The FINRA Crackdown on Social Media Influencers Should Be a Wake-Up Call to Investors


  • Brokerage app M1 Finance has been busted for paying off influencers.
  • According to reports, some paid TikTok content creators pushed misinformation in their M1-sponsored content.
  • This should remind investors why taking investing advice from social media can be dangerous.
FINRA social media - The FINRA Crackdown on Social Media Influencers Should Be a Wake-Up Call to Investors

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One of this week’s biggest stories involved a regulatory crackdown on a prominent brokerage app. In a statement released on March 18, The Financial Industry Regulatory Authority (FINRA) reported that financial services platform M1 Finance had hired some 1,700 social media influencers between 2020 and 2023. These influencers, in turn, spread misinformation and misleading content in order to compel users to sign up for the M1 platform. The FINRA social media investigation has resulted in M1 being fined $850,000.

M1 will likely recover from this costly penalty. But for users who made financial decisions based on the misleading advice, the road back may not be so easy. Still, this story highlights an even bigger and more troubling trend that has emerged over the past year.

The FINRA Social Media Crackdown

The FINRA social media investigation centered around one platform in particular; many of the influencers hired by M1 over the three-year period are prominent creators on TikTok. More specifically, they are part of the “FinTok” community, which has become a popular source of information for aspiring investors. Unfortunately, though, TikTok has a history of spreading misinformation to young users, according to a report from NewsGuard.

This troubling trend isn’t surprising. A few months ago, I began investigating the problems with FinTok after seeing the following headline: “They Tried TikTok Money Advice. Then They Needed a Lawyer.” Originally published by CNET, this story discussed the dangers that can stem from listening to TikTok users who aren’t qualified to be dispensing financial advice.

To learn more, I spoke to Erika Kullberg, an attorney and personal finance expert who boasts one of the biggest followings of any investing influencer. One tip she shared centered around investigating any TikTok user offering financial advice.

The M1 users who watched the videos made by the platform’s paid TikTok influencers should have kept that in mind. One content creator who goes by the handle “MoneyCoachVince” posted a video promoting M1’s Roth IRA accounts. But his website claims to be “not a financial advisor nor affiliated with any.”

Fortune provided further context on the M1 scandal:

“FINRA pointed out that M1 Finance didn’t review or approve the content its paid influencers were posting, a violation of the organization’s rules. Some influencers also made factually incorrect statements, including one example where an influencer stated that customers using M1 Finance’s margin lending program could “pay [margin loans] back at any given time […] there is no set time period.”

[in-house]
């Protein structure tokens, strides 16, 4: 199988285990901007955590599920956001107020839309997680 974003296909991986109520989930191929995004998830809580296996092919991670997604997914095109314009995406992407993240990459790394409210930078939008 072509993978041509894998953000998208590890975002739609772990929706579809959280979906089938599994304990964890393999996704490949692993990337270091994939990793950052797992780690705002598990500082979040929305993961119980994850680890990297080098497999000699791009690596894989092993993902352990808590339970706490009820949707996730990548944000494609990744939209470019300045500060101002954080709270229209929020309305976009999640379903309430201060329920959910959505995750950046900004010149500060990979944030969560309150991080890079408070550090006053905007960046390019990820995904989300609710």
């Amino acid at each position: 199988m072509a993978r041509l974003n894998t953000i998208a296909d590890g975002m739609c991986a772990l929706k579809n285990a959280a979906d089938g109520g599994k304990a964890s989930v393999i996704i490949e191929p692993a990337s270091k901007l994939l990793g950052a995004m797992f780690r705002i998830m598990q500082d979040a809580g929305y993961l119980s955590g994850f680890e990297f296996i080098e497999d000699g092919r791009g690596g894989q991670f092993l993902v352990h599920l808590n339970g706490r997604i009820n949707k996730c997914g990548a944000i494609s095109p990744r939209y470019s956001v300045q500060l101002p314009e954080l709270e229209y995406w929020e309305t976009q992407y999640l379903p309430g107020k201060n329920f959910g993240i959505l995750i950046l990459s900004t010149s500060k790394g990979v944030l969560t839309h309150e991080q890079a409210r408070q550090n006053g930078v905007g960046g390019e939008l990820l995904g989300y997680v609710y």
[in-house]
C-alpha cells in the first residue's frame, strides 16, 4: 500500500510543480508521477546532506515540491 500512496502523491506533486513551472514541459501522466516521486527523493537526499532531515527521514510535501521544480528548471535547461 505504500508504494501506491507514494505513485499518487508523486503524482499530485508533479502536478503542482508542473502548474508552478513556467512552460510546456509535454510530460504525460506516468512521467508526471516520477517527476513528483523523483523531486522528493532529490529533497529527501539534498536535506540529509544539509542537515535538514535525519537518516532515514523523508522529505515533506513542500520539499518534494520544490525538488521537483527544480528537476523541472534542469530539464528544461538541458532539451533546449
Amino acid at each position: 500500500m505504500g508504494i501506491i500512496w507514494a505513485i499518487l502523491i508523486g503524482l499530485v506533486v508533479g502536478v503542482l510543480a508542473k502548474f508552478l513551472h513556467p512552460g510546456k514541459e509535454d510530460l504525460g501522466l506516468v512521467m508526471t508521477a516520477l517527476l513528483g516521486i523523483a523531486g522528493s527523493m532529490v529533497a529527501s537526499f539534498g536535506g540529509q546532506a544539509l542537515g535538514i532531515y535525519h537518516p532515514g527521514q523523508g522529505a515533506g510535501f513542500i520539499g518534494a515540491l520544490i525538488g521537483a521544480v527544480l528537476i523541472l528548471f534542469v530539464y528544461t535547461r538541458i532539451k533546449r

Why This Matters

Stories like this are likely to undermine trust in public markets. But what they should really do is highlight the problems with taking financial advice from random social media users. Unless someone is an accredited financial advisor, is it wise to be taking their investment advice? After all, they could have a strong incentive to promote things that aren’t necessarily in the best interest of investors.

Since the Reddit (NYSE:RDDT) forum r/WallStreetBets led to the GameStop (NYSE:GME) squeeze of 2021, people have flocked to social media to hear and share investing ideas. But people tend to overlook one key detail of that historic phenomenon. Keith Gill — the user responsible for kickstarting the squeeze — holds the designation of Chartered Financial Analyst (CFA), an important qualification. Many FinTok influencers don’t seem to have that as part of their title.

That just further demonstrates why it makes sense to listen to an accredited finance professional and not random social media users. In January 2023, I began investigating market manipulation allegations into MMTLP, the now-delisted preferred shares of meme stock Meta Materials (NASDAQ:MMAT). Multiple investors bought in because someone they knew suggested it — but they could do nothing when the shares were delisted. As InvestorPlace’s Eddie Pan reports, the groupthink mentality that has driven meme stock communities has been hugely effective at helping investors lose money.

FINRA’s social media crackdown on M1 should be a wake-up call for investors. Social media is full of investing scams and misinformation. It’s more important than ever to follow Kullberg’s advice and extensively investigate the claims made on platforms like TikTok. As the M1 scandal shows, even trusted brokerage platforms are taking advantage of this trend but failing to investigate dangerous misinformation.

On the date of publication, Samuel O’Brient did not hold (either directly or indirectly) any positions in the securities mentioned in this article. The opinions expressed in this article are those of the writer, subject to the Publishing Guidelines.

Samuel O’Brient is a Reporter for InvestorPlace, where his work focuses primarily on financial markets, global economic trends, and public policy. O’Brient writes a weekly column on recent political news that investors should be following.

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